Gratitude: Focusing On What We Have
What happens when we choose to focus on what we do have?
We spend so much of our energy focusing on what we want—the things we don’t have.
Finding gratitude shifts our perception towards the abundance of gifts and blessings present for us at any given moment. Especially during hard times, a moment of gratitude can remind us of how much we’ve been given: love, support, simple pleasures, material resources, our health and safety, this breath, this moment, and this life.
To take it a step further, we can give thanks not only for the good things in our lives but for the challenges and difficulties that push us to grow and allow us to put our spiritual work into practice
“We should be especially grateful for having to deal with annoying people and difficult situations because, without them, we would have nothing to work with,” writes Acharya Judy Lief. “Without them, how could we practice patience, exertion, mindfulness, loving-kindness or compassion?”
Gratitude is one of my favourite practices, which I use daily. I find that when I am able to see all the ways in which I have been blessed, I feel more grounded and less anxious. This expression of gratitude helps me stay connected to myself and others; it reminds me that everything I need is already inside and around me. And as a result, I can move forward with greater clarity and confidence.
Some days are harder than others to find something we could express gratitude for. But even if you start with the small things by giving thanks for your morning cup of coffee, you will notice that this shift in perspective changes your outlook on life. You become aware of the beauty in the world around you, and you begin to recognize that there is always something to be grateful for.
Practising gratitude might also benefit us through improved mood, better sleep, increased optimism, decreased stress, reduced depression, stronger relationships, and lower blood pressure, while some also argue that the practice of gratitude has the potential to reduce inflammation, strengthen the immune system, improve digestion and increase energy levels (Cregg & Cheavens, 2021; Davis et al., 2006; Dickens, 2017; Ma, Tunney, & Ferguson, 2017).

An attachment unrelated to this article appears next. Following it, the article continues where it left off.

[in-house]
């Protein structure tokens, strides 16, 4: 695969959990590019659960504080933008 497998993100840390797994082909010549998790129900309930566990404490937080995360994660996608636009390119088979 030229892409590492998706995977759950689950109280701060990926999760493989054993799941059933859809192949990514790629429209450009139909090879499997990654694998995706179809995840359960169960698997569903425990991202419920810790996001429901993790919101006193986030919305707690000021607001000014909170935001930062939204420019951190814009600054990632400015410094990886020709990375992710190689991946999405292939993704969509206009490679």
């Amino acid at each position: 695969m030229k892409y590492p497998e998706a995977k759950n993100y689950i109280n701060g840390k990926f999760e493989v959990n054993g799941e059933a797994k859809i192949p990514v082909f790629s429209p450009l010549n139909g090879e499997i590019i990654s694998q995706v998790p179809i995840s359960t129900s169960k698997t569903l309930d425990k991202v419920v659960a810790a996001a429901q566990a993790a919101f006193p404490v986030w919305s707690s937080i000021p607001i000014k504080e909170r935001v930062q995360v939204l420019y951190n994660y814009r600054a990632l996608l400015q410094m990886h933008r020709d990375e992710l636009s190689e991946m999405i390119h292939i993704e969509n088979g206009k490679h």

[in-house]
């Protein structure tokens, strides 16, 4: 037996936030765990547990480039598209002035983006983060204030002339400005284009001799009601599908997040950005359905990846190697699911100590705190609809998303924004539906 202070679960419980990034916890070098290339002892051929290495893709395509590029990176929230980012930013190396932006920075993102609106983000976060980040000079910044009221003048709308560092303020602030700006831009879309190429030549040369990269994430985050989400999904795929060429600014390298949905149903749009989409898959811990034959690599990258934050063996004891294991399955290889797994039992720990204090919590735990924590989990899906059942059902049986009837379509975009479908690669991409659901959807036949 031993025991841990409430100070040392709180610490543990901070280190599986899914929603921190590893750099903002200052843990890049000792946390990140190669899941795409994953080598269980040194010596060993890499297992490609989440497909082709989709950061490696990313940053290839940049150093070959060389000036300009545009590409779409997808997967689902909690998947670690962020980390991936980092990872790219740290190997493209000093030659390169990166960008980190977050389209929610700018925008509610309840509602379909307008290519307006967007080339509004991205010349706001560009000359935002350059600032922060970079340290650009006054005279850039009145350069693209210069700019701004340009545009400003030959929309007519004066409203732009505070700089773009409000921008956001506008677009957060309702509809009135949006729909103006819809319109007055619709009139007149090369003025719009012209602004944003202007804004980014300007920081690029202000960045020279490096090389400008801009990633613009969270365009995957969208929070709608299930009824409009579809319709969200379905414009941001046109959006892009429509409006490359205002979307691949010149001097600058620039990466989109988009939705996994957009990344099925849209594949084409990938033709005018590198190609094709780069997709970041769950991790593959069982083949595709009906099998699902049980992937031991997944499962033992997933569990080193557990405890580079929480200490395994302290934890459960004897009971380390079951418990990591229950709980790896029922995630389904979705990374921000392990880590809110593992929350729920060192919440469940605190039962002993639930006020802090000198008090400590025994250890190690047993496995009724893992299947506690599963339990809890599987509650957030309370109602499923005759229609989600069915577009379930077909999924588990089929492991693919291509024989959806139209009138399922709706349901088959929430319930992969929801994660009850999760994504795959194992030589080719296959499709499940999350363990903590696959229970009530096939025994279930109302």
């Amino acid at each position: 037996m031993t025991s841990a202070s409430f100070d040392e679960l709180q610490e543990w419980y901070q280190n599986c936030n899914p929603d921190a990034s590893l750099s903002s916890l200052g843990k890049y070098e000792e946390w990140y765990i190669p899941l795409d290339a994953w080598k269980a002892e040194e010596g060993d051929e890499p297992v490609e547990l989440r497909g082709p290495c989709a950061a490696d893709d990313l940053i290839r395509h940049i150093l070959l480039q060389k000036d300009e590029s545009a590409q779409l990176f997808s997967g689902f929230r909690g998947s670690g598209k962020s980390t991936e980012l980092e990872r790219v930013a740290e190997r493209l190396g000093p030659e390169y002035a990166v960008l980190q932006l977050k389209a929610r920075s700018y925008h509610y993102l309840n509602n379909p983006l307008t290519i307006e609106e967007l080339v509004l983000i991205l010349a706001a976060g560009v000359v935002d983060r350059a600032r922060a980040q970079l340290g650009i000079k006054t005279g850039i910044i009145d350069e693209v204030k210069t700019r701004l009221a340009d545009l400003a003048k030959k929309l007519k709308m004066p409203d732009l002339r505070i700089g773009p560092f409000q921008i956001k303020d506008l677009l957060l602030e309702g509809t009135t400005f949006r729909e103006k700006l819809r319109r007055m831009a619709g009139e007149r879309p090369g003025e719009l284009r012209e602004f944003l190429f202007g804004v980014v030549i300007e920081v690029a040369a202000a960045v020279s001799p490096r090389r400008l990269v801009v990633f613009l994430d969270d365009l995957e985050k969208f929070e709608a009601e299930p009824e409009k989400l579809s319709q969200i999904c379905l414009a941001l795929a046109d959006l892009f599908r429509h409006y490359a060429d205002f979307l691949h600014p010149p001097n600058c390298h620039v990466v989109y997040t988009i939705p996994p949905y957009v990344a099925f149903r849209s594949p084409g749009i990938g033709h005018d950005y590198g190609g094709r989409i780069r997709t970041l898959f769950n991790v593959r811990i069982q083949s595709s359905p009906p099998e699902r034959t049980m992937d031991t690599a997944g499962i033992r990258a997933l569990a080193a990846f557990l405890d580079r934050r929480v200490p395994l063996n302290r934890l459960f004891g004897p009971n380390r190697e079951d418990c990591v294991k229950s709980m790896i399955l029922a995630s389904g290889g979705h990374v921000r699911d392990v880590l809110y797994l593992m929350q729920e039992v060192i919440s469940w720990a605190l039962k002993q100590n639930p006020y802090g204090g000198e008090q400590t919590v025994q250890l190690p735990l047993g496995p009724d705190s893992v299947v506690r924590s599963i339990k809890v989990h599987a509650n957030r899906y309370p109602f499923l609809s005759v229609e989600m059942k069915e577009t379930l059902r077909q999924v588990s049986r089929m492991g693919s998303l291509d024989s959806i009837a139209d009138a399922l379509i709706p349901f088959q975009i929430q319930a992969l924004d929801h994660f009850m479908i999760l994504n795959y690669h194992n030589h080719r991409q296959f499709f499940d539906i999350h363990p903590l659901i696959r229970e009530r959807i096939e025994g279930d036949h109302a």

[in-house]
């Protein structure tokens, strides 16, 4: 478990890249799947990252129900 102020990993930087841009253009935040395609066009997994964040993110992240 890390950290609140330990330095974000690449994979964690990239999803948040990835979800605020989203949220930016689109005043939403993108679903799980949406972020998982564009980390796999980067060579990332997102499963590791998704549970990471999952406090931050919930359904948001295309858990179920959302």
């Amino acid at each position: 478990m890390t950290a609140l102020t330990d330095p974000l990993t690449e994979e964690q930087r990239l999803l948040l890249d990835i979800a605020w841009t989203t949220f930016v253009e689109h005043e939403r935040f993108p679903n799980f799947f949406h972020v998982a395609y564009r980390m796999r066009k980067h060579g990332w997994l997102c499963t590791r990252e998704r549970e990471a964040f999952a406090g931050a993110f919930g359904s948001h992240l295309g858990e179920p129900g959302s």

And yet, although practising gratitude might benefit us, many people still struggle to cultivate gratitude as we might believe that this would not make any difference. Suppose this sounds like you. Consider the following phrase from an African Proverb once quoted by the Dalai Lama. He says, “If you think you’re too small to make a difference, try spending the night in a closed room with a mosquito.”
Gratitude is not about changing who you are; it’s about seeing yourself differently. Gratitude opens our eyes to the light within ourselves and those around us. This awareness gives us the power to change our lives while simultaneously helping to create a kinder, more compassionate world.
There are three steps to cultivating gratitude: 1) Become aware of the good things in your life; 2) See the goodness in others; 3) Take action.
Getting caught up in the daily hustle and bustle can be easy. Our minds tend to race, and we lose sight of the little things that bring us joy. So, it’s essential to take time each day to remember what matters most to us.
Here are some questions to help you identify the good things in your life which we might express gratitude for: